Bowles, Carington

Bubblers Medley rare South Sea Bubble satirical etching

The Bubbler's Medley, or a Sketch of the Times: Being Europe's Memorial for the Year 1720 [1785}, printed for Carington Bowles, No. 69 in St. Paul's Churchyard, London

DESCRIPTION: "The Bubbler's Medley, or a Sketch of the Times: Being Europe's Memorial for the Year 1720" is a trompe l’oeil-style satirical print published by Carington Bowles (1724-1793) from London ca 1785. At top center this plate shows an unsuccessful speculator staring out from behind the bars of a debtors prison. Bottom center with the text of "A South Seas Ballad", a satirical poem by Jonathan Swift, written in response to the South Sea Bubble financial crisis. It criticizes the greed and folly of investors who were caught up in the speculative frenzy. One of several re-issues, this on wove paper thus ca. 1780 - 1790. Page 23.

Bowles' Debtor's Medley detail
"Behold a poor dejected wretch
Who kept a sea-coach of late" ...

In 1720, England experienced a financial crisis known as the South Sea Bubble. The South Sea Company was established in 1711 to consolidate and decrease the cost of the national debt. Its main business was initially to supply African slaves to the islands in the "South Seas" and South America, although this trade did not yield significant profits. Instead, the company expanded its operations to deal in government debt, and this led to the creation of a notorious economic bubble that ultimately collapsed suddenly, resulting in the ruin of numerous investors and a decline in the national economy.

Bowles' Debtor's Medley detail with speech scrolls
"A numerous family ruin'd without Remedy" ...

The scandal eventually led to a parliamentary inquiry, and those who had profited corruptly had their personal assets confiscated. The South Sea Company was restructured and continued to operate for more than a century.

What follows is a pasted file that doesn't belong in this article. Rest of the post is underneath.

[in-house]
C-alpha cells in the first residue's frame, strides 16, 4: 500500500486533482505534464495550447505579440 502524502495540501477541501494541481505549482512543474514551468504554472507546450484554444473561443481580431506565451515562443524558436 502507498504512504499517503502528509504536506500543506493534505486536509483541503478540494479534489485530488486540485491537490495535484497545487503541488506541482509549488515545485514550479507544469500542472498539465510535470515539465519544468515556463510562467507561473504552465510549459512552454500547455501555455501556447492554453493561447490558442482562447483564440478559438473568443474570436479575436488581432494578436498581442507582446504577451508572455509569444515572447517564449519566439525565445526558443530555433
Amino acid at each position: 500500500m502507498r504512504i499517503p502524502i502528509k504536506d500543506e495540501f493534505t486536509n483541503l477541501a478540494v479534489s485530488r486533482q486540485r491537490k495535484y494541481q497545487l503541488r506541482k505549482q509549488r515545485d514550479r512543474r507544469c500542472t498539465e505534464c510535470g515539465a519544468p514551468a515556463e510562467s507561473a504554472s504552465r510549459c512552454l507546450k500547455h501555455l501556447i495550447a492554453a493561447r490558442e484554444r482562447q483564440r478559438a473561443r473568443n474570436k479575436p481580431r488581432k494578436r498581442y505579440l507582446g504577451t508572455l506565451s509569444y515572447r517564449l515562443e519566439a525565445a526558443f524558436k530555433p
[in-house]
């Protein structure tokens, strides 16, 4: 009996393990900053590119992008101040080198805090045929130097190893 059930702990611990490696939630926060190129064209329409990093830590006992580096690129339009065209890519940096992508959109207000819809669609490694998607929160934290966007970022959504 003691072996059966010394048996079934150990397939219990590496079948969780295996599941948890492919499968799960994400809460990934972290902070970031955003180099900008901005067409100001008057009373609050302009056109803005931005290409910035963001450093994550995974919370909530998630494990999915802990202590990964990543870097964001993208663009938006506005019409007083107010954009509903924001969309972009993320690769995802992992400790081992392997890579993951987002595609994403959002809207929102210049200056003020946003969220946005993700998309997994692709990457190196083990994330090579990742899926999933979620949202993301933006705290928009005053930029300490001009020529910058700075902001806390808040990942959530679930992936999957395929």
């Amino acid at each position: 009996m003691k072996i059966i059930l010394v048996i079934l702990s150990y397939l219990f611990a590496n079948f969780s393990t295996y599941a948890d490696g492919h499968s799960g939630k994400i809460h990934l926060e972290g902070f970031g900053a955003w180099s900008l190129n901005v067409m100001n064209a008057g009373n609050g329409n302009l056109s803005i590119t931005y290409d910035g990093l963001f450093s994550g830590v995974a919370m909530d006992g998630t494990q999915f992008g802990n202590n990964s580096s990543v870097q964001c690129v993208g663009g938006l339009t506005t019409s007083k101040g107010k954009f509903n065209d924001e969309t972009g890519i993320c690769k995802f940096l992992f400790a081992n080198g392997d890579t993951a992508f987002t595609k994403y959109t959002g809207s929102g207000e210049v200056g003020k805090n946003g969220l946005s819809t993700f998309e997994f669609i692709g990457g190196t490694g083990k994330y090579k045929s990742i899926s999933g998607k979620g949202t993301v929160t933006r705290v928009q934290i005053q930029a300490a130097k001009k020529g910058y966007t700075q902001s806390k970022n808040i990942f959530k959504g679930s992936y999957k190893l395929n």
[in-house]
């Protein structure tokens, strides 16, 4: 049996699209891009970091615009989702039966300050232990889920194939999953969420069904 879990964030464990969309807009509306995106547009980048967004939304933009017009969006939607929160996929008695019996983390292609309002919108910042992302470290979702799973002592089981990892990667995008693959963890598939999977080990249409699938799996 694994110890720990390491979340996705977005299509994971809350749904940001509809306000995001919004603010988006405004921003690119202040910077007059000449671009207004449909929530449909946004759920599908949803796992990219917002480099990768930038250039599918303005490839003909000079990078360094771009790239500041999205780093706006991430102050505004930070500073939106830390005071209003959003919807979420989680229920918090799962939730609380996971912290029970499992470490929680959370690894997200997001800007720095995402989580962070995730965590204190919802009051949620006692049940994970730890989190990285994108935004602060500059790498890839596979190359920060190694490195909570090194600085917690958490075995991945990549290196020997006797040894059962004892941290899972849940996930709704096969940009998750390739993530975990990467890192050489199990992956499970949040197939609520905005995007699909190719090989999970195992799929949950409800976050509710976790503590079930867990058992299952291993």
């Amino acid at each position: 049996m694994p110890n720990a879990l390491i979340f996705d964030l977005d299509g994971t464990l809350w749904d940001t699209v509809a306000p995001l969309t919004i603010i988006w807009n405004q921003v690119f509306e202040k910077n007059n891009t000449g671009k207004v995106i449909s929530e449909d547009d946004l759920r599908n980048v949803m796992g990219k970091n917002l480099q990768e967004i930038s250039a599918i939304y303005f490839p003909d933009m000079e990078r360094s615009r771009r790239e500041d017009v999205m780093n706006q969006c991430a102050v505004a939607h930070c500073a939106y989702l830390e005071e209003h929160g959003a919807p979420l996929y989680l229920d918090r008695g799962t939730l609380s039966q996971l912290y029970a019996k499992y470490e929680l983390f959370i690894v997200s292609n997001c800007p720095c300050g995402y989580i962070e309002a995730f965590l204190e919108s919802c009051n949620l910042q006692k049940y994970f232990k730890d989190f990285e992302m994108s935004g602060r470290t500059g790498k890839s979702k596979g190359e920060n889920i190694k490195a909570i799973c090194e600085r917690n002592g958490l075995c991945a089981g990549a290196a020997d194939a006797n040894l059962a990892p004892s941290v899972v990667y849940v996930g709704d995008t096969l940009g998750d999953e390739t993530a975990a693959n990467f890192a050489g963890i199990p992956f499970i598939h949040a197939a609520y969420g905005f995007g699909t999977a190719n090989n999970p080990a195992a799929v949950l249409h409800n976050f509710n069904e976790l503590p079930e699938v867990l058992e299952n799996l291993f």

Printed and sold by Carrington Bowles, number 69 in St. Paul's Church Yard, London. Carington Bowles was an English print publisher and map seller who lived from 1724 to 1793. He was born in Bath, England, and was the son of a successful print publisher and seller, John Bowles. After his father's death in 1779, Carington Bowles inherited his business and continued to publish and sell maps, prints, and books.

Carington Bowles was known for producing and selling high-quality maps, often working with prominent cartographers of his time. His business also sold prints of famous landmarks, portraits, and illustrations of contemporary events. Bowles was a member of the Stationers' Company and the Society of Antiquaries and was recognized as a leading publisher and seller of prints and maps in 18th century England.

Note: Wove paper began to replace laid paper for printing in the late 18th century. Laid paper had been the preferred choice for printing for centuries. Its unique striped appearance under light was created by the wire mesh used in the papermaking process. In the late 18th century, a method of making paper on a continuous wire mesh was developed, resulting in a smooth, uniform paper called wove paper. Wove paper was easier and faster to produce than laid paper, and its smooth surface made it ideal for printing fine lines and details.

CREATOR: Bowles, Carington




CONDITION: Good.  > .5" margins. Washed. Light discoloration at top center. Solid. Heavy paper.



SIZE: 10 " x 13 "


PRICE: $550


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